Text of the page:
Second, plaintiffs argued alternatively that even if Atrium Health was at one time a “special function government unit,” it had grown so large—with 70,000 employees operating thousands of locations in more than one state, and generating $11 billion in annual revenue—that it could no longer be considered a “local government.”

The Fourth Circuit’s Decision

The Fourth Circuit disagreed with both of plaintiffs’ arguments.  First, the Court evaluated the Act’s actual text and noted that nowhere in the Act’s definition of “local government” could the limitations advanced by plaintiffs be found.  The court considered state law and found that Atrium Health had many powers that were typically characterized as governmental powers, such as the authority to acquire real property by eminent domain and the power to issue revenue bonds under the Local Government Revenue Bond Act.  While confirming that “[t]here is no magic combination of powers that a governmental body must have to be classified as a ‘special function governmental unit,’” the Court found the powers that Atrium Health has “readily qualif[ied].” 

Turning to plaintiffs’ second argument, the Court acknowledged it would be unusual for an organization of the geographic and financial scope of Atrium Health to qualify as a “local government.”  But despite what the Court recognized as “common-sense appeal” of this argument, the Court held “the language of the Act does not support” it.  The Act’s definition of “local government” explicitly includes entities “established by State law in one or more States,” and imposes no limitation on size or geographic scope.  The Court declined to “re-write the Act to impose a limitation it does not currently contain,” noting that setting such limitations would “involve complex policy considerations” and should be “the work of lawmakers, not judges.”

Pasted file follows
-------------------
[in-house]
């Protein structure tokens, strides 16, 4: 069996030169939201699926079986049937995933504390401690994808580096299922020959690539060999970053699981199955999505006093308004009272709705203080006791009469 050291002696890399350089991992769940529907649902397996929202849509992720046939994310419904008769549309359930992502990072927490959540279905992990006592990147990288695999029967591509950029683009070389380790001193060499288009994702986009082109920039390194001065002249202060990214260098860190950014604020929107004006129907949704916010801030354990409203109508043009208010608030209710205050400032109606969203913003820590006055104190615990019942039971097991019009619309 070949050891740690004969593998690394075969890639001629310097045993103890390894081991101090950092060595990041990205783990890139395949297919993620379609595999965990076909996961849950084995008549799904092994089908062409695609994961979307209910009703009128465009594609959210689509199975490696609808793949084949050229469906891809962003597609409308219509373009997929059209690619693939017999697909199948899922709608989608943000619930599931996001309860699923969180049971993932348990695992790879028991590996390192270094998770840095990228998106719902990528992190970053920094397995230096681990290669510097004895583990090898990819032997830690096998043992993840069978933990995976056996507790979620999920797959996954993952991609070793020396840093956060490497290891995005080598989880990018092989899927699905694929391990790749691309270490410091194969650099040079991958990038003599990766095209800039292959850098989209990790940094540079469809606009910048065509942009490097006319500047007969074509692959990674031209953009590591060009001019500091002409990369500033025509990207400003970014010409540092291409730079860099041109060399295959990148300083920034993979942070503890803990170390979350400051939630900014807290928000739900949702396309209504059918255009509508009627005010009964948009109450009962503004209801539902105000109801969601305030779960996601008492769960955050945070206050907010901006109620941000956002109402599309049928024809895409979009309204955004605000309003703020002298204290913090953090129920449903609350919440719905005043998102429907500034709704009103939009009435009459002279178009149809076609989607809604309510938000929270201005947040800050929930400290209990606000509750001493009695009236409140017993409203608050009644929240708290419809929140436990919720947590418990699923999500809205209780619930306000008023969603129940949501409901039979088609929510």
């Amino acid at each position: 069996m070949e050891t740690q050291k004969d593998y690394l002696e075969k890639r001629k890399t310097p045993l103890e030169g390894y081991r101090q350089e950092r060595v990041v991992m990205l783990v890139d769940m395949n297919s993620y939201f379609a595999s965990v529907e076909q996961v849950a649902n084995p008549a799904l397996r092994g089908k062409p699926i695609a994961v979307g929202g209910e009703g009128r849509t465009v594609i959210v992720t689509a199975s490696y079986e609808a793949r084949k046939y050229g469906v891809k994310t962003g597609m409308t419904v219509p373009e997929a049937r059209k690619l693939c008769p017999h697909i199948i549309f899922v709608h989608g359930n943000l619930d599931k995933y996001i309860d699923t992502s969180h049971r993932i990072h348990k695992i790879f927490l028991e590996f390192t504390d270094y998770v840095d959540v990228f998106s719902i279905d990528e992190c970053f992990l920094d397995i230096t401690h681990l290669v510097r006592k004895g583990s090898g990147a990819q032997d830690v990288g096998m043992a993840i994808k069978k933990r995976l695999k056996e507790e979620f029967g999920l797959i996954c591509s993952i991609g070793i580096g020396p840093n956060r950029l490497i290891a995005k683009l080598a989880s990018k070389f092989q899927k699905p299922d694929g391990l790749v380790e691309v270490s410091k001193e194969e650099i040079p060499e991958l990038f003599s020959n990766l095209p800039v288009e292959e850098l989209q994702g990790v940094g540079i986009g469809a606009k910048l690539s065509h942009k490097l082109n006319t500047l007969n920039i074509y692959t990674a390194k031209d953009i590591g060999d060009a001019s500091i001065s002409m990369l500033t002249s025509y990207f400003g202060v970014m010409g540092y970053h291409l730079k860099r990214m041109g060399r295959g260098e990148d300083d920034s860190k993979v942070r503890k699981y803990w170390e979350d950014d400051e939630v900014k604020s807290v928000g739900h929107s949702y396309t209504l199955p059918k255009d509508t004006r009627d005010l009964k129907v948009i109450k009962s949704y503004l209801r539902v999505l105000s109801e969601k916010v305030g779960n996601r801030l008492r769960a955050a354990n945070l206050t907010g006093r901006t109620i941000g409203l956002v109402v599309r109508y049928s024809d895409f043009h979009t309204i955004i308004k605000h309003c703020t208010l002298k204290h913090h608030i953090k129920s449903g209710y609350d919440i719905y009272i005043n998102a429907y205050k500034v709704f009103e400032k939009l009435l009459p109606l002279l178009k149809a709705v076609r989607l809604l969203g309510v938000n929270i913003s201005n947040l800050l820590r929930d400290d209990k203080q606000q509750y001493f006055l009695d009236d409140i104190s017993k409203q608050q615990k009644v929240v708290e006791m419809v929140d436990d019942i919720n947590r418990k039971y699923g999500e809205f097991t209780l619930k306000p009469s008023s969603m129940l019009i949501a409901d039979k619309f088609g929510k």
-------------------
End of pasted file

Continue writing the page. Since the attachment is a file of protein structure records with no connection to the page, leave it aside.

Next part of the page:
The Court recognized that this decision may, at first blush, be at odds with Tarabishi v. McAlester Regional Hospital, where the Tenth Circuit reached a different conclusion in finding an Oklahoma public trust hospital was not a “special function governmental unit.”  However, the Fourth Circuit distinguished the holding in Tarabishi, citing the unique structure of a public trust hospital and differences in Oklahoma law.

While this case could be read to offer an expansive reading of local government immunity, it should be noted that the Fourth Circuit expressly limited its decision to the facts of this case.  In doing so, the Court confirmed that circumstances may exist where a “special function government unit” does not enjoy the Act’s immunity.  For example, if plaintiffs had alleged that Atrium Health was operating outside the purview of its statutory authority under North Carolina law or that it had committed anticompetitive acts outside of the local area where it was created, the Court “might reach a different conclusion”—leaving open the possibility that the Act’s reach could be limited under different circumstances.